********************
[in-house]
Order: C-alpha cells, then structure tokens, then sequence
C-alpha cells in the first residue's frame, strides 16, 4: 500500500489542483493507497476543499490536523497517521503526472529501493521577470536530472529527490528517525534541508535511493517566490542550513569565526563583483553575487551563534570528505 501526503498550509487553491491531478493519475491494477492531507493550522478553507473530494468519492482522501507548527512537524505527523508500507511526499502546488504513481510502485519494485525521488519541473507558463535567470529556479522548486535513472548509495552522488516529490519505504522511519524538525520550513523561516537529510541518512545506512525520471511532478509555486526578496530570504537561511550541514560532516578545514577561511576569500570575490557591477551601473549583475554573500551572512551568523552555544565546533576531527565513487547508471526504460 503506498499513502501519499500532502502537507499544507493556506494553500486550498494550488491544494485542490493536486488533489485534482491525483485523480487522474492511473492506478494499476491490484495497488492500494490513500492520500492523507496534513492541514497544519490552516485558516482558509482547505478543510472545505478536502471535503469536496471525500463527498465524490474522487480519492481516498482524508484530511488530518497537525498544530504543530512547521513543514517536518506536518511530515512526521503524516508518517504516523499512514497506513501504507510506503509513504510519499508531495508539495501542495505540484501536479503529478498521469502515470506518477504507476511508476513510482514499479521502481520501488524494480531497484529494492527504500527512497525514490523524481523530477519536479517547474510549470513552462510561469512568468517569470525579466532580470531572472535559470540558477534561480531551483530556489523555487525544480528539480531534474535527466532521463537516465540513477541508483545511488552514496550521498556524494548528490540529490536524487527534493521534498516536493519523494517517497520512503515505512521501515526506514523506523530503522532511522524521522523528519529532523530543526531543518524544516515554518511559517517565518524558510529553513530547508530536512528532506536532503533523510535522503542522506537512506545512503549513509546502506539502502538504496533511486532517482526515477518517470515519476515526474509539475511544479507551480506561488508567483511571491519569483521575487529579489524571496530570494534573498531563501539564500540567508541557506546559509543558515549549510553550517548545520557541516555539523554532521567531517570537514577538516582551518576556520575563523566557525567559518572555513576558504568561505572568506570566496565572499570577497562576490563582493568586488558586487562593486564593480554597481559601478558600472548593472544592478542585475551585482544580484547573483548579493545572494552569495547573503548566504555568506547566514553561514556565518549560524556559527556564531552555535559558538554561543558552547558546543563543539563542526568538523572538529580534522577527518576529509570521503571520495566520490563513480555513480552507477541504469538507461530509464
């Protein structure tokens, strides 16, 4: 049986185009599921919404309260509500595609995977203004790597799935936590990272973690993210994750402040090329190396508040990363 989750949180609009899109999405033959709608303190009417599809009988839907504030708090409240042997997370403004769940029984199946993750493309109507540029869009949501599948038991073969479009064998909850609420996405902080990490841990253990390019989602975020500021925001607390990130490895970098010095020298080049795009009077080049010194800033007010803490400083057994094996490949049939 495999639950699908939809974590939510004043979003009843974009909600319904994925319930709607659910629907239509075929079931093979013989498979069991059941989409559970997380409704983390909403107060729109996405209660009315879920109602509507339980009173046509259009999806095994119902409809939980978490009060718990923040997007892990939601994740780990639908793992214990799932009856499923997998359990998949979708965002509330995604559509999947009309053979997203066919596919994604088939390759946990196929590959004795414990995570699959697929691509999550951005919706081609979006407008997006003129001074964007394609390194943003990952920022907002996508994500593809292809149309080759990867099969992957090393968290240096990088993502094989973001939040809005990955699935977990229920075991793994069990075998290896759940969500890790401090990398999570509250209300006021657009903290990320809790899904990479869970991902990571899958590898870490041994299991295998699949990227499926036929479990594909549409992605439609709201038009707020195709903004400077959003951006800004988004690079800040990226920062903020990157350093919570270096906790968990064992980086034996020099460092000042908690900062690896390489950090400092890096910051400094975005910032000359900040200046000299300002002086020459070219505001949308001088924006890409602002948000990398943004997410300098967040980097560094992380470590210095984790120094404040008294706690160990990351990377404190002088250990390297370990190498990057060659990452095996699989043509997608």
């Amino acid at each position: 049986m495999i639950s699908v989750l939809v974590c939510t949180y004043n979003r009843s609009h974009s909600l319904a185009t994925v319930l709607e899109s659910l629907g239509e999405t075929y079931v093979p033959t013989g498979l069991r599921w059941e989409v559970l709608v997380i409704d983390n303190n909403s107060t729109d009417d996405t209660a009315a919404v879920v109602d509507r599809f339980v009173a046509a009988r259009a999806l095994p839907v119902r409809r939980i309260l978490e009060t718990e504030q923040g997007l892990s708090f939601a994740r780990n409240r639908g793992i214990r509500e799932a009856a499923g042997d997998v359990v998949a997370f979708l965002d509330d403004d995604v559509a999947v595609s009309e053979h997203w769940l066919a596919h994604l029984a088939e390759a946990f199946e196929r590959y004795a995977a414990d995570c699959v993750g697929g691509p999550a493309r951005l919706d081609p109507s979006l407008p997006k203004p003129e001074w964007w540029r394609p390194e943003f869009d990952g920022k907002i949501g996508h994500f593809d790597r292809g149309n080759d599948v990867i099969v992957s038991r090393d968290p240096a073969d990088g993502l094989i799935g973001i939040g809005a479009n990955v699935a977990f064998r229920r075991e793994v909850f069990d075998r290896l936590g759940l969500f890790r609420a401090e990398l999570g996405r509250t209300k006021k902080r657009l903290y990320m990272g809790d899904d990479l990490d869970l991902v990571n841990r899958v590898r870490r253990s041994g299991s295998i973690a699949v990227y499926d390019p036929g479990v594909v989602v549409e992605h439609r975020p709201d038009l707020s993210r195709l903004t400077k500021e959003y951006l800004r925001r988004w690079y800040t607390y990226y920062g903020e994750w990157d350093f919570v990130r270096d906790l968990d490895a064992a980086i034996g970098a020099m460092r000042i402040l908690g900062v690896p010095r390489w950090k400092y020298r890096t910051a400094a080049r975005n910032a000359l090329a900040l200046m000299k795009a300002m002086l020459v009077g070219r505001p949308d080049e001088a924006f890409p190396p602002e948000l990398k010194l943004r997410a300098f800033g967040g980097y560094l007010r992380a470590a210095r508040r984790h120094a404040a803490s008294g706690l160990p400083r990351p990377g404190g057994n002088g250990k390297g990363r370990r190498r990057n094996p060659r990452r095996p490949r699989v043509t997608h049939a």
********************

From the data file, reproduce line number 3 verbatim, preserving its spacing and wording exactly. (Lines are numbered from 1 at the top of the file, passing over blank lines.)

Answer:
C-alpha cells in the first residue's frame, strides 16, 4: 500500500489542483493507497476543499490536523497517521503526472529501493521577470536530472529527490528517525534541508535511493517566490542550513569565526563583483553575487551563534570528505 501526503498550509487553491491531478493519475491494477492531507493550522478553507473530494468519492482522501507548527512537524505527523508500507511526499502546488504513481510502485519494485525521488519541473507558463535567470529556479522548486535513472548509495552522488516529490519505504522511519524538525520550513523561516537529510541518512545506512525520471511532478509555486526578496530570504537561511550541514560532516578545514577561511576569500570575490557591477551601473549583475554573500551572512551568523552555544565546533576531527565513487547508471526504460 503506498499513502501519499500532502502537507499544507493556506494553500486550498494550488491544494485542490493536486488533489485534482491525483485523480487522474492511473492506478494499476491490484495497488492500494490513500492520500492523507496534513492541514497544519490552516485558516482558509482547505478543510472545505478536502471535503469536496471525500463527498465524490474522487480519492481516498482524508484530511488530518497537525498544530504543530512547521513543514517536518506536518511530515512526521503524516508518517504516523499512514497506513501504507510506503509513504510519499508531495508539495501542495505540484501536479503529478498521469502515470506518477504507476511508476513510482514499479521502481520501488524494480531497484529494492527504500527512497525514490523524481523530477519536479517547474510549470513552462510561469512568468517569470525579466532580470531572472535559470540558477534561480531551483530556489523555487525544480528539480531534474535527466532521463537516465540513477541508483545511488552514496550521498556524494548528490540529490536524487527534493521534498516536493519523494517517497520512503515505512521501515526506514523506523530503522532511522524521522523528519529532523530543526531543518524544516515554518511559517517565518524558510529553513530547508530536512528532506536532503533523510535522503542522506537512506545512503549513509546502506539502502538504496533511486532517482526515477518517470515519476515526474509539475511544479507551480506561488508567483511571491519569483521575487529579489524571496530570494534573498531563501539564500540567508541557506546559509543558515549549510553550517548545520557541516555539523554532521567531517570537514577538516582551518576556520575563523566557525567559518572555513576558504568561505572568506570566496565572499570577497562576490563582493568586488558586487562593486564593480554597481559601478558600472548593472544592478542585475551585482544580484547573483548579493545572494552569495547573503548566504555568506547566514553561514556565518549560524556559527556564531552555535559558538554561543558552547558546543563543539563542526568538523572538529580534522577527518576529509570521503571520495566520490563513480555513480552507477541504469538507461530509464